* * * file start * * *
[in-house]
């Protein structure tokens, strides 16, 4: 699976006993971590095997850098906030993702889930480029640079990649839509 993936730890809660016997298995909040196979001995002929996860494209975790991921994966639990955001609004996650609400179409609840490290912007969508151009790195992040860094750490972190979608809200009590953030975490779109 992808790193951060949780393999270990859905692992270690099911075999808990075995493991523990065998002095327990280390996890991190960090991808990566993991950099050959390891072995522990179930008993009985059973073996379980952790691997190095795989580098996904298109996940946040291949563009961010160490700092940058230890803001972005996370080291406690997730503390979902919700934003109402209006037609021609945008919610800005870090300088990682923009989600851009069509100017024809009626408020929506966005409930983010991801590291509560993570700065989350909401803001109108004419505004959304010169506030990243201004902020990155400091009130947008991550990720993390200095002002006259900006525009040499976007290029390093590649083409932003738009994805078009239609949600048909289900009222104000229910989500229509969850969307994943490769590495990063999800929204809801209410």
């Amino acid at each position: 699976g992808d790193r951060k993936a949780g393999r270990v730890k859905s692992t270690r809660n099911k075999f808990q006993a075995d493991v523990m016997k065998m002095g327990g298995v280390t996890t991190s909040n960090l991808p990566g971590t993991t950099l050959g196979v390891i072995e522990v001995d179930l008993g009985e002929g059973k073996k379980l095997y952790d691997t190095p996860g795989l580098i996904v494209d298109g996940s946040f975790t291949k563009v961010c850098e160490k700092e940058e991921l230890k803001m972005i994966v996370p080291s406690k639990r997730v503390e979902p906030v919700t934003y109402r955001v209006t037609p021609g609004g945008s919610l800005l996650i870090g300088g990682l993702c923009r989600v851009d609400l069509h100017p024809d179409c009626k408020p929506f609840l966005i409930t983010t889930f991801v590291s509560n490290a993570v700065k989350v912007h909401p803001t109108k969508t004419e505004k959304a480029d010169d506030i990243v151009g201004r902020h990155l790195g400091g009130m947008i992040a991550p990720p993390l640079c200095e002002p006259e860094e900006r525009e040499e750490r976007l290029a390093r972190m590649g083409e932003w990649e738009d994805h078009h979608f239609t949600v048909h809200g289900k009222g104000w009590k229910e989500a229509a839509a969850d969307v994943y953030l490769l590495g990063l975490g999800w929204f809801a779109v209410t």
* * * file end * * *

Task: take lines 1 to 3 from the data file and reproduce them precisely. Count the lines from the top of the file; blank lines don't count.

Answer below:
[in-house]
């Protein structure tokens, strides 16, 4: 699976006993971590095997850098906030993702889930480029640079990649839509 993936730890809660016997298995909040196979001995002929996860494209975790991921994966639990955001609004996650609400179409609840490290912007969508151009790195992040860094750490972190979608809200009590953030975490779109 992808790193951060949780393999270990859905692992270690099911075999808990075995493991523990065998002095327990280390996890991190960090991808990566993991950099050959390891072995522990179930008993009985059973073996379980952790691997190095795989580098996904298109996940946040291949563009961010160490700092940058230890803001972005996370080291406690997730503390979902919700934003109402209006037609021609945008919610800005870090300088990682923009989600851009069509100017024809009626408020929506966005409930983010991801590291509560993570700065989350909401803001109108004419505004959304010169506030990243201004902020990155400091009130947008991550990720993390200095002002006259900006525009040499976007290029390093590649083409932003738009994805078009239609949600048909289900009222104000229910989500229509969850969307994943490769590495990063999800929204809801209410």
């Amino acid at each position: 699976g992808d790193r951060k993936a949780g393999r270990v730890k859905s692992t270690r809660n099911k075999f808990q006993a075995d493991v523990m016997k065998m002095g327990g298995v280390t996890t991190s909040n960090l991808p990566g971590t993991t950099l050959g196979v390891i072995e522990v001995d179930l008993g009985e002929g059973k073996k379980l095997y952790d691997t190095p996860g795989l580098i996904v494209d298109g996940s946040f975790t291949k563009v961010c850098e160490k700092e940058e991921l230890k803001m972005i994966v996370p080291s406690k639990r997730v503390e979902p906030v919700t934003y109402r955001v209006t037609p021609g609004g945008s919610l800005l996650i870090g300088g990682l993702c923009r989600v851009d609400l069509h100017p024809d179409c009626k408020p929506f609840l966005i409930t983010t889930f991801v590291s509560n490290a993570v700065k989350v912007h909401p803001t109108k969508t004419e505004k959304a480029d010169d506030i990243v151009g201004r902020h990155l790195g400091g009130m947008i992040a991550p990720p993390l640079c200095e002002p006259e860094e900006r525009e040499e750490r976007l290029a390093r972190m590649g083409e932003w990649e738009d994805h078009h979608f239609t949600v048909h809200g289900k009222g104000w009590k229910e989500a229509a839509a969850d969307v994943y953030l490769l590495g990063l975490g999800w929204f809801a779109v209410t």